And as for "the best" -- the best I can see coming from all this are two things. The first is, as mentioned, that Democratic senators can put up a good another fight to make the White House see that a somewhat more moderately-conservative nominee is named. And the second is that Trump having this nominee to name (and possibly two, eventually) will grippingly galvanize liberals, progressives and independents in a way that will guarantee not just a Blue Wave but a Blue Tsunami and maybe even flip the Senate (which would offer a protection for that other opening, should it come). After all, this is really significantly more a Democratic election issue than a Republican one. You aren't likely going to get Republican voters rushing to the polls in a mid-term election to defend a Supreme Court nominee they already have. But you are likely to get Democrats horrified and with their hair on fire whatever happens in the months before the election -- whether the nominee is already confirmed, which makes a Democratic House and Senate all the more necessary, or whether it turns out the nominee isn't yet confirmed...which makes a Democratic House and Senate almost all the more necessary, or maybe more so.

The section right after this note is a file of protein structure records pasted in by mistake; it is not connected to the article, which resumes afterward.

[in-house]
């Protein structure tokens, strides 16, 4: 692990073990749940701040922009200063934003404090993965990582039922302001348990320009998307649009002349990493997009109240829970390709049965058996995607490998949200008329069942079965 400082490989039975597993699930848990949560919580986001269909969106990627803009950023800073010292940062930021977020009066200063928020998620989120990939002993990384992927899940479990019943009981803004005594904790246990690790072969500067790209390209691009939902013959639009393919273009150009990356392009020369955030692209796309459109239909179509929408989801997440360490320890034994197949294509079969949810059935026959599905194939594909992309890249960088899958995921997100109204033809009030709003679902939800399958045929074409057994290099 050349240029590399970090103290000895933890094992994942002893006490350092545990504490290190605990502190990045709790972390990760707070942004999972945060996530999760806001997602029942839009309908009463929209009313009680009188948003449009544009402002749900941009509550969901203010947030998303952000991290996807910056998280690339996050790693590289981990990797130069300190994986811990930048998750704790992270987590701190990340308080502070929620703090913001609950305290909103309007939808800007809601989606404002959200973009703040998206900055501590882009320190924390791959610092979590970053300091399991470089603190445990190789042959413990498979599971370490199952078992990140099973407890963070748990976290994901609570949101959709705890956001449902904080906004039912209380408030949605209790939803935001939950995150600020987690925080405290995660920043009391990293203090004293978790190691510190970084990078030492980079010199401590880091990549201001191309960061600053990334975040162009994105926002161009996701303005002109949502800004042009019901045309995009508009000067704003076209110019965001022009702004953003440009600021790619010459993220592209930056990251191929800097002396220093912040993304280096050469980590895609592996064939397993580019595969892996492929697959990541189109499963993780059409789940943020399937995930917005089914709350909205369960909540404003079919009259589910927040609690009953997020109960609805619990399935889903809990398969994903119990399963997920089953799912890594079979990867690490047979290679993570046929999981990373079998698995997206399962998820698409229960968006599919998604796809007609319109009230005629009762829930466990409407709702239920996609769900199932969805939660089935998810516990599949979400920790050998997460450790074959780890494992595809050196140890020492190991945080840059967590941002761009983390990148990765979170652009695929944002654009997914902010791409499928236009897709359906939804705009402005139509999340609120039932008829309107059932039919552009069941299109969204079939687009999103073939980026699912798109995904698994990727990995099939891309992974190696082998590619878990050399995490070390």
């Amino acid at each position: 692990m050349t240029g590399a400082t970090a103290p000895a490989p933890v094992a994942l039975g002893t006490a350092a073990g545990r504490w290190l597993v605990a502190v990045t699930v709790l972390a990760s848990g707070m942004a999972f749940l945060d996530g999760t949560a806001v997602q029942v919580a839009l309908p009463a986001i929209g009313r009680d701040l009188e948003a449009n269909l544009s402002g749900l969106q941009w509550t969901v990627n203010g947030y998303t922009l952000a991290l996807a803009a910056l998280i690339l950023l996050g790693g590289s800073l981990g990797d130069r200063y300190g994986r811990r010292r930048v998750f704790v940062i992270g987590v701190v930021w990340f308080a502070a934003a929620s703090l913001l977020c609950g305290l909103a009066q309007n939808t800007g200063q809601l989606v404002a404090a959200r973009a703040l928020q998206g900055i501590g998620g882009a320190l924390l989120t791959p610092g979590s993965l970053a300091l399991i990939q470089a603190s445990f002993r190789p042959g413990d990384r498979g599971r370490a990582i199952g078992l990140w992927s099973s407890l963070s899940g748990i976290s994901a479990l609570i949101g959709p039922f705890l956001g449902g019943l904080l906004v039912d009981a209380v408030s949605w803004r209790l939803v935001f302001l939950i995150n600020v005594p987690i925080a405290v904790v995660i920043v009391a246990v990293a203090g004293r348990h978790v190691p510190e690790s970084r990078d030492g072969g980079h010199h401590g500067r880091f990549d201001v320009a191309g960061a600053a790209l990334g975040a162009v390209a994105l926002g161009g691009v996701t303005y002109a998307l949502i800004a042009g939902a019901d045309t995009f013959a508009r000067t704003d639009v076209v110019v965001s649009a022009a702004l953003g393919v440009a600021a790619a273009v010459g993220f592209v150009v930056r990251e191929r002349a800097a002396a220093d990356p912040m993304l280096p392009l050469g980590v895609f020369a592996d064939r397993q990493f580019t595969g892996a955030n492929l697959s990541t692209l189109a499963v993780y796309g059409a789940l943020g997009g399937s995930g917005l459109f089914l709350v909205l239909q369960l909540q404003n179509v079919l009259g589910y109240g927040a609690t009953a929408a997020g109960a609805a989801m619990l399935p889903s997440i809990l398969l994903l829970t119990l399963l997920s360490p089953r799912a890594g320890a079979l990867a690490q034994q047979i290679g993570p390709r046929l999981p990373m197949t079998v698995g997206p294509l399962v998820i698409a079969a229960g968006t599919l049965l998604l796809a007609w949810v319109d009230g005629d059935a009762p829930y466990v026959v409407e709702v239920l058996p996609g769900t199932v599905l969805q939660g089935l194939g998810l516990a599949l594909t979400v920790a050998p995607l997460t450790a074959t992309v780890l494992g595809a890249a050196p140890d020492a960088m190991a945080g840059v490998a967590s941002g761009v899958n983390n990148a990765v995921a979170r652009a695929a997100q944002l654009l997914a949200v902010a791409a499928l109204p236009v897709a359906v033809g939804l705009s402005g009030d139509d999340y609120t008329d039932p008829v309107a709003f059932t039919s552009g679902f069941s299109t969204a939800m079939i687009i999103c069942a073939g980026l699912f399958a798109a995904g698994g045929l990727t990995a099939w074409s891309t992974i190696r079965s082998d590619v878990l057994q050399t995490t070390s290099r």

There isn't a "good view" on this, unfortunately. But there are some possibly good takeaways that can come from it. And driving Democrats (and perhaps independents) to the polls in massive droves is the one, possible "if" that could be very good.